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Tim continues to catch up with the news as he addresses the US withdrawal from Syria amid a Turkish invasion – a move that had both Republicans and Democrats fuming. He also speaks on the Catholic church’s objection to statutory charges with regards to priests abusing children. What else? We’re just playing catch up. Tune in and find out!

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Meet the hosts

I am the CEO of Preuss Media LLC as well as a 20-something political commentator, blogger, talker, musician, bookworm, and weight lifter. Although lacking a formal college degree (something I boast about), my strange brain contains a wealth of knowledge of economics, political science, and philosophy.

discussions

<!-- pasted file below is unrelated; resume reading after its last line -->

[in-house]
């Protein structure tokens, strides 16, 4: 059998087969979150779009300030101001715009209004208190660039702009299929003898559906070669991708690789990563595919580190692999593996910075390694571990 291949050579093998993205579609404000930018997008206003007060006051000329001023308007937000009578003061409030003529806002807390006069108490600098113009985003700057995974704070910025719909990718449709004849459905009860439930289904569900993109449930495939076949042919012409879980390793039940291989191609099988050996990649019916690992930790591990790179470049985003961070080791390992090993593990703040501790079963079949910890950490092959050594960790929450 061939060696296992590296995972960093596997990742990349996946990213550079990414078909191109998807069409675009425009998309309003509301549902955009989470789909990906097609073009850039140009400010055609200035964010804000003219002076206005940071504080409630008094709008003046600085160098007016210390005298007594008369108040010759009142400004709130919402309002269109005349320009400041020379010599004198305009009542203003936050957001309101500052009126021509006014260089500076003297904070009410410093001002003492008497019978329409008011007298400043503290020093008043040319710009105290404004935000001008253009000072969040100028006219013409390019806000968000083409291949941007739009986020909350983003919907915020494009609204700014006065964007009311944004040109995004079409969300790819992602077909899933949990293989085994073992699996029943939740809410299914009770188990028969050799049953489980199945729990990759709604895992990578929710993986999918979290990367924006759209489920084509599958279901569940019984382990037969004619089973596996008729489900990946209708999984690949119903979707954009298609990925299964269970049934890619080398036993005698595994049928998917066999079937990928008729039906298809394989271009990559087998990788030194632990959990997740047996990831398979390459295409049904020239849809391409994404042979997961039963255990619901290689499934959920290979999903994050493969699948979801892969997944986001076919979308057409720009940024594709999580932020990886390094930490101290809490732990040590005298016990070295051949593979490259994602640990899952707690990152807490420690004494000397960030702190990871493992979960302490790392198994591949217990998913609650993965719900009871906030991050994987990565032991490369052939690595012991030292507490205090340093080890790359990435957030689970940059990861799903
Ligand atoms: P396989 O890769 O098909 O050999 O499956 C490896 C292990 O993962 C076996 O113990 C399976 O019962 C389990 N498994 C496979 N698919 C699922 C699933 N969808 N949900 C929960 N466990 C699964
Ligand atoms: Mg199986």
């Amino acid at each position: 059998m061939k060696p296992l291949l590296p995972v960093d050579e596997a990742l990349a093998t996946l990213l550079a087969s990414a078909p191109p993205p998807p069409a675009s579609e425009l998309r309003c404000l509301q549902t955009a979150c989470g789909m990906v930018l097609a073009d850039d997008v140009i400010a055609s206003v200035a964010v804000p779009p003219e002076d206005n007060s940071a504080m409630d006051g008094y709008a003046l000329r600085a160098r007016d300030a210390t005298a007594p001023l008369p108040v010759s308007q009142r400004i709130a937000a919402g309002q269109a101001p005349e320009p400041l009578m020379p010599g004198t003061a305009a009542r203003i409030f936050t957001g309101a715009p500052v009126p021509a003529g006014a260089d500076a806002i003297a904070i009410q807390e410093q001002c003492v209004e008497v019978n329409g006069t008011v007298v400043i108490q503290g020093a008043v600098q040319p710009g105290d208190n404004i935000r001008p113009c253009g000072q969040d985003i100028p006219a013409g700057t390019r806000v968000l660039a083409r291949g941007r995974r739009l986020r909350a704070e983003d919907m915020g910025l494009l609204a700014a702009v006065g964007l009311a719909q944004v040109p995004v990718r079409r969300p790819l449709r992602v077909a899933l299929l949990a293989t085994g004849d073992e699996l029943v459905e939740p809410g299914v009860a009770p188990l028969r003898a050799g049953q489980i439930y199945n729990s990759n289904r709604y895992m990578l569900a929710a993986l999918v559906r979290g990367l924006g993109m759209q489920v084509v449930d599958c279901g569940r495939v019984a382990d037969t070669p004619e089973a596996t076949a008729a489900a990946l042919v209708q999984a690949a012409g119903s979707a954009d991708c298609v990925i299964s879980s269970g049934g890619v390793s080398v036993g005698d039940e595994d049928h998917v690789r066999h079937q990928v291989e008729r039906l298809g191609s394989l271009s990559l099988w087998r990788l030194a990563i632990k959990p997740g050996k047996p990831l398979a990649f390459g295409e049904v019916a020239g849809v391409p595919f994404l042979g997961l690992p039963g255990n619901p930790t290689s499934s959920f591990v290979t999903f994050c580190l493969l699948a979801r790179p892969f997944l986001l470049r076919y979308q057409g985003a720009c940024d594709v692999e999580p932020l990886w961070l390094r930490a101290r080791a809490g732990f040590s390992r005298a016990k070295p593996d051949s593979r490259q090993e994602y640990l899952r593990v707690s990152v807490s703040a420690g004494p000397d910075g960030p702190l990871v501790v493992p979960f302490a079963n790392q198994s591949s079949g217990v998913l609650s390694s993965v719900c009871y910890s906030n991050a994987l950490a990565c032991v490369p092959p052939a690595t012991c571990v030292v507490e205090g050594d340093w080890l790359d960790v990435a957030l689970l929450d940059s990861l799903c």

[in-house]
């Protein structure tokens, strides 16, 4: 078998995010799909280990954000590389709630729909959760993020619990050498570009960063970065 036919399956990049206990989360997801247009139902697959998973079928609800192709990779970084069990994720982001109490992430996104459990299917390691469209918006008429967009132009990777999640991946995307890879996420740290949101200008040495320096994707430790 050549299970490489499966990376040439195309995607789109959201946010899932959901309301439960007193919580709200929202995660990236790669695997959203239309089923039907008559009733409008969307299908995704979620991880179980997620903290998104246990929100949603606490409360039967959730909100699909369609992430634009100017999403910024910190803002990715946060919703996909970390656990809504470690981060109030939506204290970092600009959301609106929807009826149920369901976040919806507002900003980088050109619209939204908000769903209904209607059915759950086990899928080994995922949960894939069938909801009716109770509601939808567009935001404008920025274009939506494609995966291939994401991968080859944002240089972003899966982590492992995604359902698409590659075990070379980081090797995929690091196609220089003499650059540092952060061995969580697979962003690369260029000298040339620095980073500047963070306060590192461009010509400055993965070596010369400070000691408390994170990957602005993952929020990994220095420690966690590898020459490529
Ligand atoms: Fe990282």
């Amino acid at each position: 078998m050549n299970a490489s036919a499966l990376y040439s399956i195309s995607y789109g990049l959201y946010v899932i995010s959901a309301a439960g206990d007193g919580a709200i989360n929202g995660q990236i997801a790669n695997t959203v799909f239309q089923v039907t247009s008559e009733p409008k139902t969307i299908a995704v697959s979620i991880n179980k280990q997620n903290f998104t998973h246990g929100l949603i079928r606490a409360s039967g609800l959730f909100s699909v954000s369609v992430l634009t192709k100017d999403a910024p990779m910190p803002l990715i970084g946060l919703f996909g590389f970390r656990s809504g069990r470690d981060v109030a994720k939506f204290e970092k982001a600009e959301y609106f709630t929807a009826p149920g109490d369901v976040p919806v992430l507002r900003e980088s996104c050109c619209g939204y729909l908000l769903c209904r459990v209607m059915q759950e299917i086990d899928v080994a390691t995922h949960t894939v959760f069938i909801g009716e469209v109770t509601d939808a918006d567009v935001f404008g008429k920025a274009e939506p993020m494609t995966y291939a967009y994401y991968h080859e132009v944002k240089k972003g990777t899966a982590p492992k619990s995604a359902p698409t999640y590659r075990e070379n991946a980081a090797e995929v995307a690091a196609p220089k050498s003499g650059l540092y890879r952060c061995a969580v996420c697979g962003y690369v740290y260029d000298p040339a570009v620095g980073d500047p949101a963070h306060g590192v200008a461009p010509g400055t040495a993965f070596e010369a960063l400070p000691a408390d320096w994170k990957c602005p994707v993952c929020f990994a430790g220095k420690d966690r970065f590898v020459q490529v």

• Our current voting method is to pick the “best” candidate from a slate of candidates.  You only get to pick one, even if several of them are qualified.  Many times people don’t even bother researching or voting for candidates they would consider qualified because they don’t belong to the duopoly of Democrats and Republicans.  They reason that votes cast for candidates bound to lose are “wasted”, so voting for the less corrupt thug might make our future suffering easier to bear.  In my opinion, this mentality is the most responsible culprit for the last 100+ years of executive and legislative folly. This tragic circumstance can be eliminated immediately with the adoption of approval voting.  In this method, instead of choosing a single candidate from the slate, you express your feelings about each candidate, approving only those who you feel qualified with a yes or up vote.  The candidate approved by the highest percentage of voters is declared the most qualified and wins the office. This simple voting method levels the playing field!  Approval voting allows for more competitive elections, and would certainly destroy the two party duopoly of American politics.  Independent and third party candidates would no longer battle the “wasted vote”  stigma and can focus on communicating their values and message to the voters.  And seeing a more fair election process would likely increase voter participation rate. There are many interesting details of approval voting to discuss, and the potential ramifications are very exciting as well.  What do you think?